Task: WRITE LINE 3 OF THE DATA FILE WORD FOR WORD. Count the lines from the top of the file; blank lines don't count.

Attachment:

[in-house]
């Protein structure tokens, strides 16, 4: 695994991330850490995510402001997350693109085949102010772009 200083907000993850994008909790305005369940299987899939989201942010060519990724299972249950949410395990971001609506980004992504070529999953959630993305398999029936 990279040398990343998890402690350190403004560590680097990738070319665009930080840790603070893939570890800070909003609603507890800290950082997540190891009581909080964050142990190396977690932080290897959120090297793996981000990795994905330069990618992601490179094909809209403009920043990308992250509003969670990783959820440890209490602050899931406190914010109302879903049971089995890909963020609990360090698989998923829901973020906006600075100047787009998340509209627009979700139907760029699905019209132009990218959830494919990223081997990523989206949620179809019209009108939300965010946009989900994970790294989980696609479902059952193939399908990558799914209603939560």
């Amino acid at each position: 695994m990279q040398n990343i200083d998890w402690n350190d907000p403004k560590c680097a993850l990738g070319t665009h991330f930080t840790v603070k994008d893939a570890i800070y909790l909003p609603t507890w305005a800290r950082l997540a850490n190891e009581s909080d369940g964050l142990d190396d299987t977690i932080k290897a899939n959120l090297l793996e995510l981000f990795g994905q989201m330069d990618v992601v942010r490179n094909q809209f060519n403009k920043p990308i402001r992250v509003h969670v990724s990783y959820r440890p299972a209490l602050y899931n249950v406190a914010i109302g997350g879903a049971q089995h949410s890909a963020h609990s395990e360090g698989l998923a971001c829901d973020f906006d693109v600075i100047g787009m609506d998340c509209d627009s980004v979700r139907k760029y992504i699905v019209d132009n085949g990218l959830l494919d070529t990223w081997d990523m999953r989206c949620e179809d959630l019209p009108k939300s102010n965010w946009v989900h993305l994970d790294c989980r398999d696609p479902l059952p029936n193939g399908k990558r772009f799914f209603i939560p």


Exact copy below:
């Amino acid at each position: 695994m990279q040398n990343i200083d998890w402690n350190d907000p403004k560590c680097a993850l990738g070319t665009h991330f930080t840790v603070k994008d893939a570890i800070y909790l909003p609603t507890w305005a800290r950082l997540a850490n190891e009581s909080d369940g964050l142990d190396d299987t977690i932080k290897a899939n959120l090297l793996e995510l981000f990795g994905q989201m330069d990618v992601v942010r490179n094909q809209f060519n403009k920043p990308i402001r992250v509003h969670v990724s990783y959820r440890p299972a209490l602050y899931n249950v406190a914010i109302g997350g879903a049971q089995h949410s890909a963020h609990s395990e360090g698989l998923a971001c829901d973020f906006d693109v600075i100047g787009m609506d998340c509209d627009s980004v979700r139907k760029y992504i699905v019209d132009n085949g990218l959830l494919d070529t990223w081997d990523m999953r989206c949620e179809d959630l019209p009108k939300s102010n965010w946009v989900h993305l994970d790294c989980r398999d696609p479902l059952p029936n193939g399908k990558r772009f799914f209603i939560p």